Another kind of bubble

A while back, critics and cynics were calling the internet an echo chamber. While the Internet was supposed to be a platform for democratizing speech and content, new web algorithms have steered the web into the complete opposite direction. These “smarter” algorithms have been designed to make content hyper-targeted for individuals without his/her consent, thus filtering out content and information it deems uninteresting to us. Social media has taken this a step further by allowing the audience to more consciously choose their sources. 

I hadn’t really believed this story at first. Yes, my twitter feed is definitely filled with left-leaning new sources and tech entrepreneurs, but that didn’t necessarily mean I was closed off to other perspective. My Facebook Newsfeed tended to show the same friends’ updates, but I was free to merely click through to other news, too. At the end of the day, I was ultimately in control of how much these smart algorithms served to re-enforce my point of view. 

Then came a little bit of perspective. I was talking about the state of the tech bubble to a senior banker familiar with the tech space, and he said:

Airbnb? Why are they getting these crazy valuations? They’re just apartment listings… what, like Craigslist? 

 I was particularly surprised by how vastly different his reactions were to those on my Twitter feed. A while back, Fred Wilson even admitted that Airbnb was the one that got away

This also came up in a separate conversation with a friend who is a former consultant. She said:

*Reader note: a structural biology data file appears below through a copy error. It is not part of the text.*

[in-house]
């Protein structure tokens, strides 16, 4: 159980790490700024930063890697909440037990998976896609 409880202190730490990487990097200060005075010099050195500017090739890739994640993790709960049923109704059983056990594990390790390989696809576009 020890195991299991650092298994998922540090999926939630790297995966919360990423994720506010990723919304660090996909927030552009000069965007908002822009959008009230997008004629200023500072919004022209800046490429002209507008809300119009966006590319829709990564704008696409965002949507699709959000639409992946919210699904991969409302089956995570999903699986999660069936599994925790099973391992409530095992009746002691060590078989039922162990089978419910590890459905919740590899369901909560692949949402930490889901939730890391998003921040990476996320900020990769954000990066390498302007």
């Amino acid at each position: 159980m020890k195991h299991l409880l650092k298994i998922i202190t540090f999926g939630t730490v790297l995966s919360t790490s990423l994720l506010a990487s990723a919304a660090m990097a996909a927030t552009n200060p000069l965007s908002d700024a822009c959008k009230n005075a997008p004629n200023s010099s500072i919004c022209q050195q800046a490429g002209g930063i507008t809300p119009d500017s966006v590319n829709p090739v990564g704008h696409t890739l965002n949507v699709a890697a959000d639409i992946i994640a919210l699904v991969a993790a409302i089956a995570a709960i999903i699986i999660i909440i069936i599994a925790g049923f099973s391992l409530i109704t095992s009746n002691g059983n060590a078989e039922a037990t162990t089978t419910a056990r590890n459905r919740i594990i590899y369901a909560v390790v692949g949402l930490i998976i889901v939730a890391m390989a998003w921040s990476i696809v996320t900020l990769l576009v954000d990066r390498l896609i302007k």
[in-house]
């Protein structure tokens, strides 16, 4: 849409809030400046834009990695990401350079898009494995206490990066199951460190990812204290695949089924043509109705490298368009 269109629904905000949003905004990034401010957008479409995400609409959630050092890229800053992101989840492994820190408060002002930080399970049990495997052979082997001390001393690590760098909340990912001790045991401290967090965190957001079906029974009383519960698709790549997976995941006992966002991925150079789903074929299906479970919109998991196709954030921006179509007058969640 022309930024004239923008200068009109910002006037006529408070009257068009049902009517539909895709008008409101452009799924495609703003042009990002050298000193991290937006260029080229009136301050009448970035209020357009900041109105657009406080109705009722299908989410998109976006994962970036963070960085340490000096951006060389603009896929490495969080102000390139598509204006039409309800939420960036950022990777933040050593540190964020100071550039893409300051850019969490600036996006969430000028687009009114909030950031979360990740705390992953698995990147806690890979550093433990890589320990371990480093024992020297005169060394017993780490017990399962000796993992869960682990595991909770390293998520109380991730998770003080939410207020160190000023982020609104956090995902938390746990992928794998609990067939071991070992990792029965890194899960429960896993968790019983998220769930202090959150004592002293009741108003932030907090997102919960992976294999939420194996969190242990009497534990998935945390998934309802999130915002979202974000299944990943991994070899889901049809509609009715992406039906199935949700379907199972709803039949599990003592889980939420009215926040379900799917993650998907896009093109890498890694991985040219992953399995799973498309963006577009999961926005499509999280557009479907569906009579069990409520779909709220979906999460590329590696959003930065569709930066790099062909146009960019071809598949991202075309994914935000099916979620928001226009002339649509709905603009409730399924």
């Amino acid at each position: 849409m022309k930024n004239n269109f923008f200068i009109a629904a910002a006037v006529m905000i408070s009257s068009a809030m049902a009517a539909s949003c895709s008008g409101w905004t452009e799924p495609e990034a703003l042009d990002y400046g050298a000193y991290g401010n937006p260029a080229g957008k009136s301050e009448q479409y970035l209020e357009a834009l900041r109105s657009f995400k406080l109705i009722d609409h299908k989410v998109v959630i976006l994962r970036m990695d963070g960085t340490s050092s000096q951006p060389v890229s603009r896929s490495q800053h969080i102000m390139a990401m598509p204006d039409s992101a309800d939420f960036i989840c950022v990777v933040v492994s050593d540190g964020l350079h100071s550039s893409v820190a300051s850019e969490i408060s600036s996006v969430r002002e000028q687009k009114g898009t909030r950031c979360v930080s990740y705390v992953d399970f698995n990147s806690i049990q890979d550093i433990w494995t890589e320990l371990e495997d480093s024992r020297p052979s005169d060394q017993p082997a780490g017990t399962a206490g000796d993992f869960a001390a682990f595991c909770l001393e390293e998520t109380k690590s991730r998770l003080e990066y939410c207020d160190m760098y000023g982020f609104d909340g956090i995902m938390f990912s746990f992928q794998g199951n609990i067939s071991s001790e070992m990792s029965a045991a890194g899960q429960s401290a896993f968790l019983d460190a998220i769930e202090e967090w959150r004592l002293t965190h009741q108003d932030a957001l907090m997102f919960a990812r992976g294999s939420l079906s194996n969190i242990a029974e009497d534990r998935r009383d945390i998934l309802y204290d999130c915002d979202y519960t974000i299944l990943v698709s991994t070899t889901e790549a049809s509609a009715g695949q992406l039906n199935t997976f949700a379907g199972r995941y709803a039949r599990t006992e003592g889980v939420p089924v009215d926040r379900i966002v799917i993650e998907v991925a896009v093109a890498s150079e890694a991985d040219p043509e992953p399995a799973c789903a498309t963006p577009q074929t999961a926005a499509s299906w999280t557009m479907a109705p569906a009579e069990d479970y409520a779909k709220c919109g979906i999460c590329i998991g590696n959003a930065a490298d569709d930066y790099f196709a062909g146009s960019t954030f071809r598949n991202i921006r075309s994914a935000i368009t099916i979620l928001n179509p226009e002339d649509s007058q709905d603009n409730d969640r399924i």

Seems like startups these days are just taking regular things and putting them on the web. That’s not innovation, that’s just re-packaging. 

Both of them with didn’t buy into the whole web startup frenzy. While the startup world referred to these web startups as “disruptive” or “game-changing”, those outside the sphere didn’t even see them as innovative, nor value-creating endeavours. While technology has been often cited as a growth engine for the US economy, neither of them saw the current startup world as a contributor to that. 

As for me, I’m still on the fence. My echo chamber, created by Meetup groups and my Twitter feed, has long led me to believe in the growth of startups in America. The other perspective, however, does hold clout. Even I have met a fair share of startups that just left me perplexed as to what they were trying to accomplish. At the end of the day, how can we really measure value-creation for the economy and society as a whole? 

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